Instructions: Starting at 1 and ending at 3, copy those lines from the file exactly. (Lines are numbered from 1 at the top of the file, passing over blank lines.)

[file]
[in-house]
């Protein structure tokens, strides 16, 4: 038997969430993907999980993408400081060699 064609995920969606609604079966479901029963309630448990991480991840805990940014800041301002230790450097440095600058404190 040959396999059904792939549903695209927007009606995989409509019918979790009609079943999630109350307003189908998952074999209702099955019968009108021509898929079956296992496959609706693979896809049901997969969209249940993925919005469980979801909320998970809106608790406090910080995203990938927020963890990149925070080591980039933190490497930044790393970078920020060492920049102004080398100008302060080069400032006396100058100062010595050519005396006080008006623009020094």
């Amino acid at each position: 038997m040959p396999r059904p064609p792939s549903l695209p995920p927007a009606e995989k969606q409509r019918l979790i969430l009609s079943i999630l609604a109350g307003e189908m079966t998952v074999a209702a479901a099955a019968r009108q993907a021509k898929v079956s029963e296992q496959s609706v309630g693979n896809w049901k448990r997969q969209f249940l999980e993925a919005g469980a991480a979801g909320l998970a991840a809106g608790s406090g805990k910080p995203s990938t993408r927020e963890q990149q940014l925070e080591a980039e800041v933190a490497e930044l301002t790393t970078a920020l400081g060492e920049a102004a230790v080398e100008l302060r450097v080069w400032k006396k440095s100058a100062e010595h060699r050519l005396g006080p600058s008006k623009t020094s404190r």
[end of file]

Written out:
[in-house]
């Protein structure tokens, strides 16, 4: 038997969430993907999980993408400081060699 064609995920969606609604079966479901029963309630448990991480991840805990940014800041301002230790450097440095600058404190 040959396999059904792939549903695209927007009606995989409509019918979790009609079943999630109350307003189908998952074999209702099955019968009108021509898929079956296992496959609706693979896809049901997969969209249940993925919005469980979801909320998970809106608790406090910080995203990938927020963890990149925070080591980039933190490497930044790393970078920020060492920049102004080398100008302060080069400032006396100058100062010595050519005396006080008006623009020094």
């Amino acid at each position: 038997m040959p396999r059904p064609p792939s549903l695209p995920p927007a009606e995989k969606q409509r019918l979790i969430l009609s079943i999630l609604a109350g307003e189908m079966t998952v074999a209702a479901a099955a019968r009108q993907a021509k898929v079956s029963e296992q496959s609706v309630g693979n896809w049901k448990r997969q969209f249940l999980e993925a919005g469980a991480a979801g909320l998970a991840a809106g608790s406090g805990k910080p995203s990938t993408r927020e963890q990149q940014l925070e080591a980039e800041v933190a490497e930044l301002t790393t970078a920020l400081g060492e920049a102004a230790v080398e100008l302060r450097v080069w400032k006396k440095s100058a100062e010595h060699r050519l005396g006080p600058s008006k623009t020094s404190r």